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Gavel-to-Gavel Obsession (Gwen Moritz Editor’s Note)

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I had intended to write more this week about the findings of the Association of Certified Fraud Examiners’ biennial study on occupational fraud and abuse. It’s always a great reminder of just how common and costly embezzlement and other forms of workplace fraud are.

But that will have to wait another week, because right now I am utterly obsessed with another kind of fraud and abuse — the public corruption being described in fascinating, horrifying detail in a federal courtroom in Fayetteville.

As all Arkansans should be, I am indebted to Doug Thompson of the Northwest Arkansas Democrat-Gazette for providing exclusive gavel-to-gavel coverage of the trial of former state Sen. Jon Woods and Randell Shelton, the alleged middleman in a scheme to kick back a portion of state General Improvement Fund grants directed to private Ecclesia College.

Oren Paris III, president of the tiny Bible college in Springdale, was indicted with Woods and Shelton, but he pleaded guilty before the trial began on April 9. Former state Rep. Micah Neal pleaded guilty to his participation more than a year ago, but has not yet been sentenced.

From legislative working papers that were made public April 19 only because they were presented as evidence in the trial, we learned that in 2015 Woods used staff time at the Bureau of Legislative Research to draft several bills for the benefit of Ecclesia. For government to spend so much energy on a private college is disturbing enough, but here’s the weirdest part: Woods had the BLR draft a proposed constitutional amendment to legalize medical marijuana. And to tax it. And, of course, to route some of the tax revenue to Ecclesia.

Last Monday, we got more context (my favorite word) when IRS Special Agent John Munns read text messages between Woods and Paris into evidence. Woods was having his marijuana amendment drafted at the same time Gov. Asa Hutchinson and Jonathan Dismang, president pro tempore of the Senate, were making it known that the GIF gravy train was about to end. Ecclesia — which had paid Paris and members of his immediate family and their spouses more than $1 million between 2012 and 2016 — needed a new source of revenue, and private money didn’t seem to be an option.

According to Thompson’s account of the texts, in print and on Twitter, Gov. Hutchinson laughed when Woods told him about his idea for a tax on medical marijuana that would benefit Ecclesia. The governor, according to Woods’ text, didn’t think Paris would like that idea and was surprised when Woods assured him otherwise.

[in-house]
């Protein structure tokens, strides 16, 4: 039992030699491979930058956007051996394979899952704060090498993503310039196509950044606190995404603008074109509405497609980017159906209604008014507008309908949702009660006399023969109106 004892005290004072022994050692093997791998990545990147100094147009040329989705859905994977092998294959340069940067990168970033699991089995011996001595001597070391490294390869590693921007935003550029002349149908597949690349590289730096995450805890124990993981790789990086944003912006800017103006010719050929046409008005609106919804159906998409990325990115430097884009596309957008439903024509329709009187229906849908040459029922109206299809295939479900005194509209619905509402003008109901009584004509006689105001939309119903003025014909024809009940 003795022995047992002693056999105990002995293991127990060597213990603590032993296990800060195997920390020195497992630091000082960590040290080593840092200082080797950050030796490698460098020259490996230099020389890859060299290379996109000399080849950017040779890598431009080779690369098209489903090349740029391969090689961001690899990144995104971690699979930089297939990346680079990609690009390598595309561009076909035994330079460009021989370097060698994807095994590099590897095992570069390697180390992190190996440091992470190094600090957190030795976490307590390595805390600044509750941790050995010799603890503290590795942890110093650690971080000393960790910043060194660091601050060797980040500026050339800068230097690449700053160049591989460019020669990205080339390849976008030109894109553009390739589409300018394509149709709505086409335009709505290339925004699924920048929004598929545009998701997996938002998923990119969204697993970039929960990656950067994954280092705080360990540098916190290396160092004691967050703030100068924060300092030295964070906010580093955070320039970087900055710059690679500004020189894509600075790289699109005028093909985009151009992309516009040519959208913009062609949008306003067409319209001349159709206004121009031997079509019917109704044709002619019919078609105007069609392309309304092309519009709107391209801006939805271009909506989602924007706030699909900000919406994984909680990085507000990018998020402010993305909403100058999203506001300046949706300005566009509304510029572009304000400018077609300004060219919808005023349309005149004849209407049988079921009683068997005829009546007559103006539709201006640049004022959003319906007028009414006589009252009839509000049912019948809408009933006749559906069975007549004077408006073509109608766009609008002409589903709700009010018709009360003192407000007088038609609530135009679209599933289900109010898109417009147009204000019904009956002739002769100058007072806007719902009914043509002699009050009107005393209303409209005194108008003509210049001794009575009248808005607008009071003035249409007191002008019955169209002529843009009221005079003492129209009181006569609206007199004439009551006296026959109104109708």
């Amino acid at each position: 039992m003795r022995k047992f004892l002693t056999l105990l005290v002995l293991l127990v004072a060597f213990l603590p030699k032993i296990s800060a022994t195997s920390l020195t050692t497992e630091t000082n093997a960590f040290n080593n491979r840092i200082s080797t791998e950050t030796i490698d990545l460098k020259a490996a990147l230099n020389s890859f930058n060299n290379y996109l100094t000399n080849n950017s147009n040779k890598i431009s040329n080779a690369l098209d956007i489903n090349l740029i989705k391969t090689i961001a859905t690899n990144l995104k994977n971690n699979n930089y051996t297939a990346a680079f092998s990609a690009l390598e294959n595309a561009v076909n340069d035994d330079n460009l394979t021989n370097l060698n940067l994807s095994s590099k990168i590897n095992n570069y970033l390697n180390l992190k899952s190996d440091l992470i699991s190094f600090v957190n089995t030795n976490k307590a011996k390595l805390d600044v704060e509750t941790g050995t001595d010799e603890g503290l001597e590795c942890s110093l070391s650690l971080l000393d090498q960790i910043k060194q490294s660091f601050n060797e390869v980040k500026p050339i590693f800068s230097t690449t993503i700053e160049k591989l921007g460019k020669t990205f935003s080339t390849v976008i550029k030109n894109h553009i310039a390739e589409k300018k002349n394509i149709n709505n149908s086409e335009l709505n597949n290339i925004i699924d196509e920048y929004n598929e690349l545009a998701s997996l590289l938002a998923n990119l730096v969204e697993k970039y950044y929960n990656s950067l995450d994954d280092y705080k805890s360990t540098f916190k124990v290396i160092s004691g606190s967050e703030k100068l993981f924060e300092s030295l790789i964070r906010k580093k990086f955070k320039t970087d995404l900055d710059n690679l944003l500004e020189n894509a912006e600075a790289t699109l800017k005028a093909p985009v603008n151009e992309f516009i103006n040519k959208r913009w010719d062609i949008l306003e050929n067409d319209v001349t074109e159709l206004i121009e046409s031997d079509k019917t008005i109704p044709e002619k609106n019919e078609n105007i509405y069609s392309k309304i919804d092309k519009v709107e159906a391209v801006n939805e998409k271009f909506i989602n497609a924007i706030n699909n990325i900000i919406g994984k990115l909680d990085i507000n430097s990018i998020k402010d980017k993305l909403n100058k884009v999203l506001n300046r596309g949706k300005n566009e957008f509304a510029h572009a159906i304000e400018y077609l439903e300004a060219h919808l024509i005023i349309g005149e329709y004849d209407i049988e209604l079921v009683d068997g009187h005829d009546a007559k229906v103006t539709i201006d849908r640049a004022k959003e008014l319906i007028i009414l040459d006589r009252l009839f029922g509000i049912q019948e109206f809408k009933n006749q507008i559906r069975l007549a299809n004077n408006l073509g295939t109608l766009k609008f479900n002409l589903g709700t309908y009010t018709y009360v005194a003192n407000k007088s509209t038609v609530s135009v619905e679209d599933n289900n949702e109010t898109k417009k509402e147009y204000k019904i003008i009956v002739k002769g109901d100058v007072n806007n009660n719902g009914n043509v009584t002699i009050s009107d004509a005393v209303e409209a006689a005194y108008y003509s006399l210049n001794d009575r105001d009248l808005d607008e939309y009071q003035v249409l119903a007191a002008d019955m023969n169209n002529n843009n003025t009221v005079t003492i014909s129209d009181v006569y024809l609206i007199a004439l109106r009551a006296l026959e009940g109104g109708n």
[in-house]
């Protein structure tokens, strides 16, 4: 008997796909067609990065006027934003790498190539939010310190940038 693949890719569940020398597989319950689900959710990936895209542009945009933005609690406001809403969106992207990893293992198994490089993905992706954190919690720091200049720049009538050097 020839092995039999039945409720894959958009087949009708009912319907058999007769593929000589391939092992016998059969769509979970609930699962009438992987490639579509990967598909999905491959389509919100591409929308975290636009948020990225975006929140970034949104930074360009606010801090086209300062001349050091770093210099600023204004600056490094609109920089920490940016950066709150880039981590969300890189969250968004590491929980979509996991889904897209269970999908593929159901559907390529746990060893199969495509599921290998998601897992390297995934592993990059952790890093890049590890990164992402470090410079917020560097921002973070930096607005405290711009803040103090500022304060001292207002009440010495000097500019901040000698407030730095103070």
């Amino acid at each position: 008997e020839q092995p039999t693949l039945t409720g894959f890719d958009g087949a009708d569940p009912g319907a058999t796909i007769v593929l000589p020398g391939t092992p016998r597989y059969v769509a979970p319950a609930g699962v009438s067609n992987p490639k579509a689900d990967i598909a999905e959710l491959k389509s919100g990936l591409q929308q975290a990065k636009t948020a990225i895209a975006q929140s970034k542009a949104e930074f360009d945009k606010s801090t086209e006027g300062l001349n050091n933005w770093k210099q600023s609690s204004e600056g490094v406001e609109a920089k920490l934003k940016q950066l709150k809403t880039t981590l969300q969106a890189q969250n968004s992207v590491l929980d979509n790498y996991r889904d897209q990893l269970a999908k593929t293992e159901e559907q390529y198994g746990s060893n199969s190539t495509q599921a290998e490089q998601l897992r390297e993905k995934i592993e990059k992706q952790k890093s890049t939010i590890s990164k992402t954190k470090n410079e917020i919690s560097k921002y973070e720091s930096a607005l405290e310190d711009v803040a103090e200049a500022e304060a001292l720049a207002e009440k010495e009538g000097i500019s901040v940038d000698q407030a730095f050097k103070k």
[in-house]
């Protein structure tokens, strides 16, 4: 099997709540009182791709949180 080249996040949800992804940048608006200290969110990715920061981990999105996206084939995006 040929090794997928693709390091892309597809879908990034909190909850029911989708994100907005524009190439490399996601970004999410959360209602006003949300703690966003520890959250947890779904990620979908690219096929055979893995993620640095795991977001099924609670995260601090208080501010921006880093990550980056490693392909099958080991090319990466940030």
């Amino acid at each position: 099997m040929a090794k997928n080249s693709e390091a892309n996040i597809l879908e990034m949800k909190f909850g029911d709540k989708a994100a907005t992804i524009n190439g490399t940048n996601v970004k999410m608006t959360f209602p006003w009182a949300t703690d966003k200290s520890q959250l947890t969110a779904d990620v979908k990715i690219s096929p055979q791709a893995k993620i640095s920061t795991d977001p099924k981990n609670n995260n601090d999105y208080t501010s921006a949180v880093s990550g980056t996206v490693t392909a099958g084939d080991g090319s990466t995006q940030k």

In a reply to one of Woods’ texts, Paris crafted one of the most jaw-dropping rationalizations I have ever seen: “I think it is great to take money from Satan and [the] Kingdom of darkness and put it to [a] Kingdom of God use,” Paris wrote.

Let that sink in. Medical marijuana is satanic, according to Paris, so their great idea was to encourage more people to use it by making it legal.

As I have noted in this space previously, using Jesus to rationalize corruption is depressingly common. But enabling a satanic enterprise in order to launder the money for Jesus — well, that’s a heavy lift. No surprise that it was a two-man job.

Meanwhile, then-Sen. Woods was also allegedly taking kickbacks from a lobbyist/health care executive named Rusty Cranford. The mental health care provider he worked for — I have to resist the temptation to make jokes about that — has changed ownership, but it has done business in Arkansas under the name Dayspring.

Testimony last week revealed that Cranford instructed Dayspring to hire Woods’ fiancee shortly after Woods arranged $400,000 in GIF grants to a related nonprofit that Cranford created (on the very day the checks were cut). It would be easier to believe that she just happened to be the best candidate for the job, which paid her an annualized salary of $70,000, if this little nugget hadn’t also come out in court: Christina Mitchell left Dayspring after four months, a week after she married Woods in June 2014, and her successor was paid half as much.

Before you tell me that’s just the free market in action, let us acknowledge that none of these people was interested in letting the free market decide whether Ecclesia College or Cranford’s nonprofit would live or die. They were counting on public money and conspiring to get it.

Woods’ marijuana amendment never went anywhere. Instead, an amendment initiated by voter petition was adopted in 2016.

Email Gwen Moritz, editor of Arkansas Business, at GMoritz@ABPG.com and follow her on Twitter at @gwenmoritz.
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